Whippability and stability are critical properties for commercial whipped cream. In this study, the effects of manufacturing processes, ultra-high-temperature sterilization and homogenization, on the whippability and stability of whipped cream (45% milk fat) are systematically investigated by using a response surface methodology. Four process parameters are adopted as control factors: sterilization temperature and holding time, and homogenization pressure and temperature. Based on a Box-Behnken design for the combination of these process parameters, cream samples are processed under 27 conditions (including three replicates at the center position). As indicators of the whippability and stability, the whipping time, overrun, and de-aeration during storage are measured. The whipping time is determined using a penetrometer to attain constant stiffness. Three statistical models constructed in this study visually show that the whippability and stability of whipped cream can be controlled effectively by regulating the four process conditions by using a contour plot. In addition, the correlation among the physical properties of whipped cream, such as the size and coalescence of the fat globules, is discussed.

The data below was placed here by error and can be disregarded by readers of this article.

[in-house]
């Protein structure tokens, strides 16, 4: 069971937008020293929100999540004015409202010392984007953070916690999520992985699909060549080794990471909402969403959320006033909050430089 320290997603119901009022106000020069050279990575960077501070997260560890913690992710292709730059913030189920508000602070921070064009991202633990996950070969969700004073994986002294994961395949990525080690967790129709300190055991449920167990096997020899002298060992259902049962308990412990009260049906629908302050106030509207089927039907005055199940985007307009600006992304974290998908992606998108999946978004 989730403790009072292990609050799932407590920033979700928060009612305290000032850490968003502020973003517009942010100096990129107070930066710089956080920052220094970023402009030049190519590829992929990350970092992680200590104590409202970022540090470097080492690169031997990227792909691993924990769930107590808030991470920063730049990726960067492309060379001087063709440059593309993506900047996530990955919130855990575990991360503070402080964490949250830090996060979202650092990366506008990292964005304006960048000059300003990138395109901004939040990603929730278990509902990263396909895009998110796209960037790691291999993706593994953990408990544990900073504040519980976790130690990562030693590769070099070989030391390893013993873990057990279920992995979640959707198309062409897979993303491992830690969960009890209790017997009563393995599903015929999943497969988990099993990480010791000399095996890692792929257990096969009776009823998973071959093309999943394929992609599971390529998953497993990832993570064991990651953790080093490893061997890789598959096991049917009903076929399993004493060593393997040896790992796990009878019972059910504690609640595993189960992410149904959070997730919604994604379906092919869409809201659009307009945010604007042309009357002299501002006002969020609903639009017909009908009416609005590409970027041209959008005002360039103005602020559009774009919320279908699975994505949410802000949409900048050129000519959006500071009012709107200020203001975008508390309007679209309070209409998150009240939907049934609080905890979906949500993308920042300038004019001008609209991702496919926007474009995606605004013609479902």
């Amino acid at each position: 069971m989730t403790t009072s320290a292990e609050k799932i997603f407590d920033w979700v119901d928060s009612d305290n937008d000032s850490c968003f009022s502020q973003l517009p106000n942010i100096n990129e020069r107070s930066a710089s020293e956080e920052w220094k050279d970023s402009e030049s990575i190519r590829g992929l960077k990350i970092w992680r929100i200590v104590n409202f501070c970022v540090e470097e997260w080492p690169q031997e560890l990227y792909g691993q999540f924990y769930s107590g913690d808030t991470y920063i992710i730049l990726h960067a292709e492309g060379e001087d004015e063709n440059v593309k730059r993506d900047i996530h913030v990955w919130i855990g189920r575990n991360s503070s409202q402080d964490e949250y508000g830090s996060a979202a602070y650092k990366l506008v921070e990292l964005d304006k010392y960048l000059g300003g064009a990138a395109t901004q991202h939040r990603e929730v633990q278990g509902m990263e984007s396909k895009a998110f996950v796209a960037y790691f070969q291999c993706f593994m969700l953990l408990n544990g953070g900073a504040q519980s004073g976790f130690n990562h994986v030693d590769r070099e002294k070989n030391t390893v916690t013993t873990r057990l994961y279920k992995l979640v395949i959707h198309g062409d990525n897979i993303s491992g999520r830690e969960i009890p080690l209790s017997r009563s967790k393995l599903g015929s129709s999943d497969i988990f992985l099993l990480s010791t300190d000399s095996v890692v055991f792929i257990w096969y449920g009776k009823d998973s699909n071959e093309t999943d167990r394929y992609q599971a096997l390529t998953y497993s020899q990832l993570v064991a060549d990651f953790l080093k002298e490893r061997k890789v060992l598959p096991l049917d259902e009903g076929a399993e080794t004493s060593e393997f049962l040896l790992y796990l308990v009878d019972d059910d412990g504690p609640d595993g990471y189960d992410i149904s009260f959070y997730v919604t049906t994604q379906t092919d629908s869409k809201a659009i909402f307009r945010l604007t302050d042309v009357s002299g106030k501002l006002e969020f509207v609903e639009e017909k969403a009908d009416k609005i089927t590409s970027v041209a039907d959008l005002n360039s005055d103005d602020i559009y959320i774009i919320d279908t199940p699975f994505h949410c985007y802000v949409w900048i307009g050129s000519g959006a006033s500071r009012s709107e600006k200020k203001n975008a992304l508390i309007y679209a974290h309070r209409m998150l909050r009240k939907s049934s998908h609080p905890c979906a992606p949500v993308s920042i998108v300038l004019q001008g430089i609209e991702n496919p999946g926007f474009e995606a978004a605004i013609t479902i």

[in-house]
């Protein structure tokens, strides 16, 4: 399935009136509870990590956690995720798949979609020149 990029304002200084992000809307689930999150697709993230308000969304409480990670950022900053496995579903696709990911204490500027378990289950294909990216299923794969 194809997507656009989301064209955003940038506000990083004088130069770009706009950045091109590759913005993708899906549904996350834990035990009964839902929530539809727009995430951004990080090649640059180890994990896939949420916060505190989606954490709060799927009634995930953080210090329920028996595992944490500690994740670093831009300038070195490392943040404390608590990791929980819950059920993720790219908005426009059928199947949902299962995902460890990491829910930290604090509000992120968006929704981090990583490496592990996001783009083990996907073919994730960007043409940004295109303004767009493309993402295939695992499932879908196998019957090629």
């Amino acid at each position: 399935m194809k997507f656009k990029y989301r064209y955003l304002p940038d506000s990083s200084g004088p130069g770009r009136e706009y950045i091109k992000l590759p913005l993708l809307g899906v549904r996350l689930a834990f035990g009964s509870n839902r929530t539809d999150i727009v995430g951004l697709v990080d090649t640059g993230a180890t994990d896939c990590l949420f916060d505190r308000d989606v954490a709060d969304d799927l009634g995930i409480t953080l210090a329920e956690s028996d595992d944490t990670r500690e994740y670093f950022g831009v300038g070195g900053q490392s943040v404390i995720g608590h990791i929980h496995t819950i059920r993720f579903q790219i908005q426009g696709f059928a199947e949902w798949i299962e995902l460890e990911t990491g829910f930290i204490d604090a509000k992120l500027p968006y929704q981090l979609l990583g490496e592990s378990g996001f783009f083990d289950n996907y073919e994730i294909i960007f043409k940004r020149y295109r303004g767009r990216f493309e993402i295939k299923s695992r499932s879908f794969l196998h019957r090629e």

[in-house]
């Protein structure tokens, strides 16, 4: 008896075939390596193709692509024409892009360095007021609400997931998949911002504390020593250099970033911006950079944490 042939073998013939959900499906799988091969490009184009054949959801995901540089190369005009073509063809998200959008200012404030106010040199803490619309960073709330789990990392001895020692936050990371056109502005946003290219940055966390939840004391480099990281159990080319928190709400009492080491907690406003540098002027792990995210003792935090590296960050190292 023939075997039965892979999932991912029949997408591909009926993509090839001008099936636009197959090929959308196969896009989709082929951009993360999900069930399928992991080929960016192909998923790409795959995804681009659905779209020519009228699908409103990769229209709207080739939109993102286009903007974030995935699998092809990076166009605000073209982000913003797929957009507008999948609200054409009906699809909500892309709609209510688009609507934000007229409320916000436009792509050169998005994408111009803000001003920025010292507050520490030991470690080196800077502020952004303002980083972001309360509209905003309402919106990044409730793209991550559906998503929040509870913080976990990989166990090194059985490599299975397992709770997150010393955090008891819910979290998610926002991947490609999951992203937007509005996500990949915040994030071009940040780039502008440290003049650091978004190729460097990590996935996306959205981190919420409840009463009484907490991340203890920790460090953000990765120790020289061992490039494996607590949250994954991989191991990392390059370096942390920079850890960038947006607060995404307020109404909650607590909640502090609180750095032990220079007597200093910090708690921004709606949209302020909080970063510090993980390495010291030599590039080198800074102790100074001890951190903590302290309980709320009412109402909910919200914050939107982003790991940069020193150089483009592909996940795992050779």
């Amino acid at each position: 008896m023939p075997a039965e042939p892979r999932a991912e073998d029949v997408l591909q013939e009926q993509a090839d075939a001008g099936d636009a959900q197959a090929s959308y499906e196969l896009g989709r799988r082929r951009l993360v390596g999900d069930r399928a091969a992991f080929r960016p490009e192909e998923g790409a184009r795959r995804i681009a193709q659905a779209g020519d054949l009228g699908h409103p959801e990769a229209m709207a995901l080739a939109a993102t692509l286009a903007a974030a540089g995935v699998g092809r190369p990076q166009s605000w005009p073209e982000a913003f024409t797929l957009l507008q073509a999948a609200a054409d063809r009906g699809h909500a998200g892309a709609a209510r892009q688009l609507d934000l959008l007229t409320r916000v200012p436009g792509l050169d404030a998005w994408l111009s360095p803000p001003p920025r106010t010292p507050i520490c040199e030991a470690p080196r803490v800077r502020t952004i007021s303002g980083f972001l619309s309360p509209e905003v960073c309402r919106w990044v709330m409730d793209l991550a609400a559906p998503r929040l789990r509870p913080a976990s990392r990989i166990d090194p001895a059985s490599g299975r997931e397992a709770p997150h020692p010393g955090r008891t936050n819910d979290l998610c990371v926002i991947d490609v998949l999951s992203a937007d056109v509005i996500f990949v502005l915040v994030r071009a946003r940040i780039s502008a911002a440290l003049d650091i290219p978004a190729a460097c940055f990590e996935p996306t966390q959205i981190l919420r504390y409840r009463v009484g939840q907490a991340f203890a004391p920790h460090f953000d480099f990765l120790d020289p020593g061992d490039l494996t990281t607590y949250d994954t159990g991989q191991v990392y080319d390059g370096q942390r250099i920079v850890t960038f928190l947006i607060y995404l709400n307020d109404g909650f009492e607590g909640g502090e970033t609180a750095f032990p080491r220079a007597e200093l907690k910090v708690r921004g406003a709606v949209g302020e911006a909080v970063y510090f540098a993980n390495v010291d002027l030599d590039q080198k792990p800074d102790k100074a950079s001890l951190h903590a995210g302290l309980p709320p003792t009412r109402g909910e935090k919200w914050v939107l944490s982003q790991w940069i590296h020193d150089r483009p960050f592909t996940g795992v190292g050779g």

|Number of pages||4|
|Publication status||Published - Jul 25 2011|
All Science Journal Classification (ASJC) codes
- Food Science